You’ve chosen the magazine you’re going to submit to and now you’re addressing your cover letter to the appropriate person. Are you going to add some personal flair to your cover letter? Or are you going to keep it short and sweet? If you decide that you’re going to personalize your cover letter, think about the person you’re addressing. For example, is it the publisher? Say something nice about the publication. Thank them for their time and all that they do. As long as you stay within the guidelines, you don’t have to write a form cover letter. However, some writers swear it’s best to write a sparse, impersonal letter. Decide which you think is best and commit to it.
9. How do you profit from rejection?
Keep track of any positive feedback you receive from editors. When it’s time to submit again, you can go to your submission records and see who wants you to submit again, who liked some of your work, etc. Don’t overlook an editor’s positive comments. If you’re not sure if you’ve received a tiered (or personalized) rejection, you can check Rejection Wiki to see if it lists the magazine’s tiered rejections.
Flip the script. Instead of focusing on how many acceptances you receive, focus on trying to collect a hundred rejections per year. It’s not easy to do. It takes work. And if you receive a hundred rejections, there are bound to be some acceptances. A few articles have been written on this…here’s one of them.
Sometimes an editor who rejects your work may be doing you a favour, because something better is waiting for you around the corner.
10. How do you keep going?
If you’ve been procrastinating lately, make a list of all the reasons you want to submit. Conversely, write out all the reasons why you don’t want to submit, so that you can pinpoint what’s standing in your way.
Go to some local magazine launches and get involved in the writing community to reinvigorate yourself and make valuable connections.
Set up a submissions club—even if it’s just you and a friend—and keep yourselves accountable to each other.
Why not think of submitting as an exercise? What better way to hone your skills and work on your craft than getting your work prepared for publication?
Are you ready to submit? Don’t forget to check out the list of Canadian literary magazines and publishers at Lexical.ca.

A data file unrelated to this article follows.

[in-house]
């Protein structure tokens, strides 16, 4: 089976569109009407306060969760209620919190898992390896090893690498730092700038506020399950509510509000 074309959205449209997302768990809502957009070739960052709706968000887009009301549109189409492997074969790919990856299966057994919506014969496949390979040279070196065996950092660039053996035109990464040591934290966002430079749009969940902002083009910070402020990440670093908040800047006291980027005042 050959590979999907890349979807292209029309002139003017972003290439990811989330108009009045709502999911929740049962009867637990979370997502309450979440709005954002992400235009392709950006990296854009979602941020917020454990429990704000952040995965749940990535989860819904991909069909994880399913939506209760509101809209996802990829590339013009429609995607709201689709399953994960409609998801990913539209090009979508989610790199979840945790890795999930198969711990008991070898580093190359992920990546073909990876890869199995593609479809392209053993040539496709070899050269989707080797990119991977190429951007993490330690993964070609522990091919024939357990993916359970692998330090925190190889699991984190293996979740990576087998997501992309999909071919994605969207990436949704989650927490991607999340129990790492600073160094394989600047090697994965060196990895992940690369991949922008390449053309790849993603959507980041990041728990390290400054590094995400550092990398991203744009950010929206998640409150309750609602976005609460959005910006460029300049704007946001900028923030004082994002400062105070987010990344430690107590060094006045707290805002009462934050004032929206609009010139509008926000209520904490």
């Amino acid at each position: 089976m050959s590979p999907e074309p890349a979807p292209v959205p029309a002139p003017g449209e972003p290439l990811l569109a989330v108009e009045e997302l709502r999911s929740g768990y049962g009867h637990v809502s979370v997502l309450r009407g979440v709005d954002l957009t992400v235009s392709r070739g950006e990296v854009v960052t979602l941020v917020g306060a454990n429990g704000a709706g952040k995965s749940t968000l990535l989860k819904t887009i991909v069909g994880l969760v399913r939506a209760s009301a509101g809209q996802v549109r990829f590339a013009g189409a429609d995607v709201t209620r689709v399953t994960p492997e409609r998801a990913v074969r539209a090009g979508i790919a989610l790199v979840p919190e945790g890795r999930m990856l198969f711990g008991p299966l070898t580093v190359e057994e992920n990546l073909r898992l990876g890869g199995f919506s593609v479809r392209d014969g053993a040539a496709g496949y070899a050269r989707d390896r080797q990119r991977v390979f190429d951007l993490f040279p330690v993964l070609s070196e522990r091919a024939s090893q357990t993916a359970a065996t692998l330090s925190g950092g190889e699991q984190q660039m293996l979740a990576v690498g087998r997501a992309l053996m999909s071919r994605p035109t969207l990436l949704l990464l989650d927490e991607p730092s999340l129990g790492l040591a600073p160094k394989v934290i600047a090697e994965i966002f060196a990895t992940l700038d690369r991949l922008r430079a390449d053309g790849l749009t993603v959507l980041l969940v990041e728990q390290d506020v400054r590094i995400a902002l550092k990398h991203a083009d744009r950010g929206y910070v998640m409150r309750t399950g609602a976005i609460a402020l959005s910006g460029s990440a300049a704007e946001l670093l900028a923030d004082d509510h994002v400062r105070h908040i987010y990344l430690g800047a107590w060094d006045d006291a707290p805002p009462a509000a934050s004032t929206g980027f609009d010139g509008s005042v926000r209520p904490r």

Next month, I’m teaching an online workshop: Poetry – The Art of Revision, perfect for poets who want to re-invigorate their process of revising and refining their poems for publication. If you’re interested in finding out more, visit the Wychwood Writers Workshop.
Poets submit six poems-in-progress over the course of the workshop and receive detailed feedback from the instructor. The workshop also includes a weekly lecture and practical exercises on revising and editing. In the final week, poets will be submitting their work to literary magazines (with some individual guidance from the instructor, if needed). Poets can expect to deepen their craft and get excited about their writing lives.
Start date: Monday, April 2nd
End date: Sunday, April 29th
Duration: 4 weeks
Time: 2-3 hours per week
Previously published at Lexical.ca.
Do you have something say about poetry? An essay on being a poet, tips for poets, or poetry you love? TrishHopkinson.com is now accepting pitches for guest blog posts.
Lisa Young is the founding editor of Juniper – A Poetry Journal, and the author of When the Earth (Quattro Books) and This Cabin (LyricalMyrical Press). She has published poems and short stories in several print and online publications, including Verse-Virtual, The Quilliad, and the Maple Tree Literary Supplement. She lives in Toronto, where she works as a freelance editor and writer. Visit her author website for more information.